This semester, I am taking two elective courses besides my Chinese classes. I chose to take the Study of Chinese Characters and Drama Appreciation. In the Study of Chinese Characters, we study the history of Chinese characters. This means we discuss things like how characters have changed and the meaning behind characters. This is the first time I have take a deep look at the history of characters. I have discovered that I have an interest in these subject. I would like to share with you a bit about the development of Chinese characters.
Development of Chinese Characters
The oldest form of Chinese characters is called Oracle Bone Script. This script was often written on turtle shells or cow shoulder blades. This script was used during the Shang Dynasty (1600 BC – 1046 BC).
Oracle Bone Script
The next script is called Bronze Script. Bronze Script was used during the Western Zhou Dynasty (1046 BC – 771 BC). This script was often used to write family emblems and is often discovered written on bronze ware.
The next development of characters is called Large Seal Script. This script was used during the Zhou Dynasty (1046 BC – 256 BC).
Large Seal Script
During the Qin Dynasty (221 BC – 207 BC), people used Lesser Seal Script. The Qin Dynasty unified China so originally, everyone used a different script. The Qin Dynasty’s government decided to simplify Large Seal Script and then use this more simple script to standardized writing. This more simplistic script is called Lesser Seal Script.
Lesser Seal Script
During the Han Dynasty (206 BC – 220 AD), Lesser Seal Script developed into Clerical Script. Clerical Script is a simplified version of Lesser Seal Script. The change from Lesser Seal Script to Clerical Script was the biggest development in the history of Chinese characters.
The First Difference: Purposely Omitting Strokes
For the sake of convenience, Clerical Script purposely omits strokes from Lesser Seal Script characters to make characters easier to write.
The Second Difference: Curved Lines are Changed into Straight Lines
A curved line is harder to write so it is replaced by straight lines. For example, the character “已” originally was written as one curved stroke in Lesser Seal Script. However, in Clerical Script, it is written in three strokes. The change makes Clerical Script easier to write faster than Lesser Seal Script. In Lesser Seal Script, straight lines were used to describe objective things but in Clerical Script, the straight line no longer has this meaning. This is because using a straight line is no longer representative of straight objects but rather used for convenience and speed.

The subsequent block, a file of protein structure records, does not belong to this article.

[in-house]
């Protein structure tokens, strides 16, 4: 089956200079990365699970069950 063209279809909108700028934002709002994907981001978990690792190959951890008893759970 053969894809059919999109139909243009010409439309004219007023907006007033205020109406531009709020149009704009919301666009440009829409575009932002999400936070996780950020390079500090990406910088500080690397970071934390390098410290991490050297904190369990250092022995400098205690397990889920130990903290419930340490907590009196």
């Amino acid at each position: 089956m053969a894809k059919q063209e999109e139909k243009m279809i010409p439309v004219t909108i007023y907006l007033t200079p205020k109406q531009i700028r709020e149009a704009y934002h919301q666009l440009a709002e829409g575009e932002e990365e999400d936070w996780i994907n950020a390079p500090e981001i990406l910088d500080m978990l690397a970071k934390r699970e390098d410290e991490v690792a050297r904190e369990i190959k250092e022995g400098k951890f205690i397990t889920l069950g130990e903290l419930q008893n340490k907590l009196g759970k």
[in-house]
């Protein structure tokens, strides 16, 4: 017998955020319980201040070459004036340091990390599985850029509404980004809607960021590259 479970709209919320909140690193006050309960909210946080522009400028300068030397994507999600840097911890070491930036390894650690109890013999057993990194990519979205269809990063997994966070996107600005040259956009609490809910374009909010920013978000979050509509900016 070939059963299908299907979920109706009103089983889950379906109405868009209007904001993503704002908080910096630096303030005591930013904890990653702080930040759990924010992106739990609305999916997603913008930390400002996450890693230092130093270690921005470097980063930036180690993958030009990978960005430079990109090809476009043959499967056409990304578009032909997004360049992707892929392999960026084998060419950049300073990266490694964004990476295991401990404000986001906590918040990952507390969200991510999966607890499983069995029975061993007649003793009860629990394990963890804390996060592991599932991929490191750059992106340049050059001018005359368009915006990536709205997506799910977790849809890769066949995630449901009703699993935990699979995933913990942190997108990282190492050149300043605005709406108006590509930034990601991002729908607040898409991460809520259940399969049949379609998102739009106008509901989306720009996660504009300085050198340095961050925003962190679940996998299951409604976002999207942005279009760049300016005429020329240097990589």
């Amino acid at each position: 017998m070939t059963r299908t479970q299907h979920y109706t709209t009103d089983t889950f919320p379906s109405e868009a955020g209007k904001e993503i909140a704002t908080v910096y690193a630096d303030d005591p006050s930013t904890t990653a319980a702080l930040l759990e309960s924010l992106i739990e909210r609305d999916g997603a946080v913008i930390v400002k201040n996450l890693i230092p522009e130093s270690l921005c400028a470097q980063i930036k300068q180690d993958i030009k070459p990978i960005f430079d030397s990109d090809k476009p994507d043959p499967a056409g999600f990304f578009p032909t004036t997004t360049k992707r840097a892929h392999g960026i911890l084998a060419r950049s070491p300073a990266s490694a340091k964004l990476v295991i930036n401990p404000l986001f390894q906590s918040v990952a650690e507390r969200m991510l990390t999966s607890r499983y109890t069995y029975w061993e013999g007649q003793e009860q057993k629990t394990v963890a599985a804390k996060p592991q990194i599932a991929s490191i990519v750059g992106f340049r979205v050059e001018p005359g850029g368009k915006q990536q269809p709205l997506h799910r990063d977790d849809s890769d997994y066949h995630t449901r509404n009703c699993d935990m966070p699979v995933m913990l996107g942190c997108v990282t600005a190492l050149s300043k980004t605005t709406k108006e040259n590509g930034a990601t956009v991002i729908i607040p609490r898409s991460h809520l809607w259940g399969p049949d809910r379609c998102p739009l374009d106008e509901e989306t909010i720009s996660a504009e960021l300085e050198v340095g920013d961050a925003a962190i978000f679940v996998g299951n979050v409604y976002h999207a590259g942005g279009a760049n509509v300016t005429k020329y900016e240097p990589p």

The Third Difference: Simplified Strokes
Clerical Script marks the first time characters have a special stroke order they are supposed to be written in. In Seal Script, characters could be written from left to write, right to left, bottom right to top left, and more ways. However, in Clerical Script, characters must be written from the right to the left. This change allowed Clerical Script to be more easily read than Seal Script. Characters also became more easy to not only write but remember how to write.
The Fourth Difference: Radicals
In Lesser Seal Script, a radical was written the same way regardless of if it was a part of a larger character or was independent. However, in Clerical Script, a radical is written differently depending on if it is a part of a larger character or standing independently. Sometimes, one radical in Lesser Seal Script was written multiple different ways in Clerical Script. For example, every time the fire radical was used in Lesser Seal Script, it was written like this: “火.” However, in Clerical Script, there are multiple ways to write the fire radical. For example,the characters “然，炙，赤，灼” all contain the fire radical but it is written differently in character. Sometimes, multiple radicals in Lesser Seal Script would become one radical in Clerical Script. For example, the radicals for “肉，月，舟，胄” were different in Lesser Seal script. However, in Clerical Script, these four radicals were merged into one: “月.”
The last development of characters is called Regular Script. This script developed during the later period of the Han Dynasty. Regular Script is the script used in Taiwan today.
Although the history of Chinese characters is a little confusing, it is incredibly interesting. I believe that studying the history of characters has allowed me to come to a deeper understanding of the importance, meaning and beauty of Chinese characters.